Drinking and driving never mix but, in the case of a spent agave plant there may be a bit of an exception. Agave takes 7 to 10 years to grow and mature. After those seven years, it’s used to make one of the finest clear spirits in the world – Tequila. A Jimador is a farmer that takes care of the plant during its lifespan. Once the plant is ready for harvesting, El Jimador uses a coa, a sharpened semi-circular blade attached to an elongated wooden handled tool to uproot the plant and cut through its 200 plus thorny leaves. What’s left is the heart of the plant or Piña.
200 to 300 Tons of Agave Harvested a Day
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Tequila maker Jose Cuervo normally harvests between 200 and 300 tons of agave a day. Once harvested the piña goes on its journey to be cooked, pressed to extract the juices, fermented, distilled, aged and then bottled. You can learn more about the process here. At the end of the day, there are literally tons of fibers from the plant left over. Jose Cuervo uses a portion of the remaining agave fibers as compost for its farms, and local artisans make crafts and agave paper from the remnants.
Spent Agave Plant to Get 2nd Life as Automobile Parts
Now, as part of Jose Cuervo’s broader sustainability plan, the tequila maker is joining forces with automaker Ford to develop a new way to use its remnant fibers. Ford Motor Company and Jose Cuervo® are exploring the use of agave fiber byproducts to develop a sustainable bioplastic for use in vehicle interior and exterior components such as wiring harnesses, HVAC units and storage bins. Initial assessments suggest the material holds great promise due to its durability and aesthetic qualities. Success in developing a sustainable composite could reduce vehicle weight and lower energy consumption, while paring the use of petrochemicals and the impact of vehicle production on the environment.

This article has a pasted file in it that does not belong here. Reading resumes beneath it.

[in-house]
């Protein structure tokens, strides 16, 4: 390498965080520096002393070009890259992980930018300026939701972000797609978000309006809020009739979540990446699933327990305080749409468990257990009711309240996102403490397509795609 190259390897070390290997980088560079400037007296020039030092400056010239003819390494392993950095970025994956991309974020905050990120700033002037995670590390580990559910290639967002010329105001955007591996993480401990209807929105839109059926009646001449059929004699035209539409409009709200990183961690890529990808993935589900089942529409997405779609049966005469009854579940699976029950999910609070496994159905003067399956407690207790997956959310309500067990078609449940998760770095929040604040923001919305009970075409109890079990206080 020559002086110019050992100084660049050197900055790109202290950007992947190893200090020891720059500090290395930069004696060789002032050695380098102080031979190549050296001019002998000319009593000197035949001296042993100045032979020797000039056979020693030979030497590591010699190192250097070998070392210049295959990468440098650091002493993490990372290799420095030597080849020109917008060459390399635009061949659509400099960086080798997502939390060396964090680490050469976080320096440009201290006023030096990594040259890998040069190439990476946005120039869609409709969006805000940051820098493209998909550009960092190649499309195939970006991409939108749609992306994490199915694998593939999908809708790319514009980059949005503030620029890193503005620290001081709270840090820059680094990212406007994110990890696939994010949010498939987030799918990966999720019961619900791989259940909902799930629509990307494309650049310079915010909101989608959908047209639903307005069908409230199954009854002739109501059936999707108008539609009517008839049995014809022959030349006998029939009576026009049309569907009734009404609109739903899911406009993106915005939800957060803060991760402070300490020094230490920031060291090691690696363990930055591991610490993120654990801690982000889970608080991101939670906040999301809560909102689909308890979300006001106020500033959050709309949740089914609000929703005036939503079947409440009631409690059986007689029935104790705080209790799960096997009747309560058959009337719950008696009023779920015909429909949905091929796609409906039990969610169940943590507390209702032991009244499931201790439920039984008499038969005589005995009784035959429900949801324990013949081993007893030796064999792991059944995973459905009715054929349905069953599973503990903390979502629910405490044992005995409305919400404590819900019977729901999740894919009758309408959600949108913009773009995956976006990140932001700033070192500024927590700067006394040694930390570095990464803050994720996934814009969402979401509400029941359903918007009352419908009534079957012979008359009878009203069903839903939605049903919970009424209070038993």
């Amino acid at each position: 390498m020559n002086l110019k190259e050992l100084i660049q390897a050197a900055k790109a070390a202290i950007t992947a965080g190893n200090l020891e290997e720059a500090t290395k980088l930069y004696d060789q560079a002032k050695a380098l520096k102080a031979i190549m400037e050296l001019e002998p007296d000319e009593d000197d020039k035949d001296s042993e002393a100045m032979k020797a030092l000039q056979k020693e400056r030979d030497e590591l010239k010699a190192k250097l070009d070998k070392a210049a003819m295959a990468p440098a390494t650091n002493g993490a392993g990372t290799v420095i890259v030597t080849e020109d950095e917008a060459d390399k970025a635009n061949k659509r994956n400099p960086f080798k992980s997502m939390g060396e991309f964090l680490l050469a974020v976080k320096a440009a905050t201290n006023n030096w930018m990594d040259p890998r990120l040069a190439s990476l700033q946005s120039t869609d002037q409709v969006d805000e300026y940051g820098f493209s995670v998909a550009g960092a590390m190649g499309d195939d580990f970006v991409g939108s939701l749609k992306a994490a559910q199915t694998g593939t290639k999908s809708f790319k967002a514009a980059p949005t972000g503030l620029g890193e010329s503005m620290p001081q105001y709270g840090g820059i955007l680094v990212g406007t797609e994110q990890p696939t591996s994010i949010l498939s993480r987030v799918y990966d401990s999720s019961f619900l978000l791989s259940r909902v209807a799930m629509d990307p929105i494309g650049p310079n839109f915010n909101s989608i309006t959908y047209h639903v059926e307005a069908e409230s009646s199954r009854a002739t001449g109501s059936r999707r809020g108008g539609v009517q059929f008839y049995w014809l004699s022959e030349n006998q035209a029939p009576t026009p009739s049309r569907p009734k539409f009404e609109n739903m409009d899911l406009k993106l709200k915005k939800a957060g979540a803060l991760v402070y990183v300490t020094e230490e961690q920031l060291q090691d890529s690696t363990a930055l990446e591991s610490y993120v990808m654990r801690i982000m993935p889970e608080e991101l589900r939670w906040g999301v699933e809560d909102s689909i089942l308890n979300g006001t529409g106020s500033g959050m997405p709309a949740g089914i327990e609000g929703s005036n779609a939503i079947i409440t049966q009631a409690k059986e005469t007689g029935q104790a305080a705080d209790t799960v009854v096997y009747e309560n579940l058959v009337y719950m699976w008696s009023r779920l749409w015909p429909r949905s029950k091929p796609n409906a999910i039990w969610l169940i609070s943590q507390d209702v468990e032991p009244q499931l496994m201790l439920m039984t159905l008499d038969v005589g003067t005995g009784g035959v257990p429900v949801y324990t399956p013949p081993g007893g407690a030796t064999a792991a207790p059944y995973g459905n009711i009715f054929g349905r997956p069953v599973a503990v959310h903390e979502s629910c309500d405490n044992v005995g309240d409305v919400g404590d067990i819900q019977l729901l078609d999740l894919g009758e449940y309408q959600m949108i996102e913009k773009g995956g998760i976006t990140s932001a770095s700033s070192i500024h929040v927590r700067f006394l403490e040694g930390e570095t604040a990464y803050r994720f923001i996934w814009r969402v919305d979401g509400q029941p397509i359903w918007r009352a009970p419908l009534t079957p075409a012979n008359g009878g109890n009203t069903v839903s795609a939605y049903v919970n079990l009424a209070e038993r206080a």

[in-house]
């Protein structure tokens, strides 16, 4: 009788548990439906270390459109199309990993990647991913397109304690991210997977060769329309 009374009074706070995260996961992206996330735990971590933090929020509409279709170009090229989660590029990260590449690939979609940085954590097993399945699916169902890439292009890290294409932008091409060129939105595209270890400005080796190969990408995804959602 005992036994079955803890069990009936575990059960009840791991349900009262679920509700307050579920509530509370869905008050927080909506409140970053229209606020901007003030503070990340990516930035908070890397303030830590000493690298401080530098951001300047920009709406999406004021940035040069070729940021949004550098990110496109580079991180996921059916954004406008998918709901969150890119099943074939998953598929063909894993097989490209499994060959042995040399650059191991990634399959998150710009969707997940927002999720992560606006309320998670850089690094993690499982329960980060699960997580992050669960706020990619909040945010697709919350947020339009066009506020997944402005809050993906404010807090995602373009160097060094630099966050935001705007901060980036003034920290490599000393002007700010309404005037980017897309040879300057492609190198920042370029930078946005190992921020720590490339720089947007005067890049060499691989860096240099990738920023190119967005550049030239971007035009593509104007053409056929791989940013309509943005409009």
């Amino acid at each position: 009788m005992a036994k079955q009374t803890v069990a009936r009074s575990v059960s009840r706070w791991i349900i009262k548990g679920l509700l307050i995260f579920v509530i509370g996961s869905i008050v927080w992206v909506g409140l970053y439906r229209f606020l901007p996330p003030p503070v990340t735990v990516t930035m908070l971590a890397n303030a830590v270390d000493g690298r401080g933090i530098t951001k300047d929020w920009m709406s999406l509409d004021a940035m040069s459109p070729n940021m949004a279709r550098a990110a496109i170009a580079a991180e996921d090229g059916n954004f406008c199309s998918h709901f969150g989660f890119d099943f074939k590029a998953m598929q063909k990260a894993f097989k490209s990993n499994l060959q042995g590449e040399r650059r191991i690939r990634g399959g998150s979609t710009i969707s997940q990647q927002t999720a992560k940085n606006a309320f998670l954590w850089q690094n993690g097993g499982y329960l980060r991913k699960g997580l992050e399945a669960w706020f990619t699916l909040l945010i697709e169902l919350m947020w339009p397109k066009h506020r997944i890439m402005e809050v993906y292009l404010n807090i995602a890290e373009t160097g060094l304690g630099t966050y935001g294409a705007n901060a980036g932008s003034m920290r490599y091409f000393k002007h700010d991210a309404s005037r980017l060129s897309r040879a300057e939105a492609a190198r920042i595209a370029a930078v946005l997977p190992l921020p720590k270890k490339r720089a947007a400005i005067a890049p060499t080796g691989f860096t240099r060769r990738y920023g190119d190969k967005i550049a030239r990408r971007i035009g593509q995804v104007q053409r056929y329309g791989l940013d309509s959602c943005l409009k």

“Jose Cuervo is proud to be working with Ford to further develop our agave sustainability plan,” said Sonia Espinola, director of heritage for Cuervo Foundation and master tequilera. “As the world’s No. 1-selling tequila, we could never have imagined the hundreds of agave plants we were cultivating as a small family business would eventually multiply to millions. This collaboration brings two great companies together to develop innovative, earth-conscious materials.”
Debbie Mielewski, Ford senior technical leader, sustainability research department said, “We are developing new technologies to efficiently employ discarded materials and fibers, while potentially reducing the use of petrochemicals and light-weighting our vehicles for desired fuel economy.”
Ford began researching the use of sustainable materials in its vehicles in 2000. Today, the automaker uses eight sustainable-based materials in its vehicles including soy foam, castor oil, wheat straw, kenaf fiber, cellulose, wood, coconut fiber and rice hulls.
“There are about 400 pounds of plastic on a typical car,” said Mielewski. “Our job is to find the right place for a green composite like this to help our impact on the planet. It is work that I’m really proud of, and it could have broad impact across numerous industries.”
According to the United Nations Environment Programme, 5 billion metric tons of agricultural biomass waste is produced annually. A byproduct of agriculture, the supply of materials is abundant and often underutilized. Yet the materials can be relatively low cost, and can help manufacturers to offset the use of glass fibers and talc for more sustainable, lightweight products.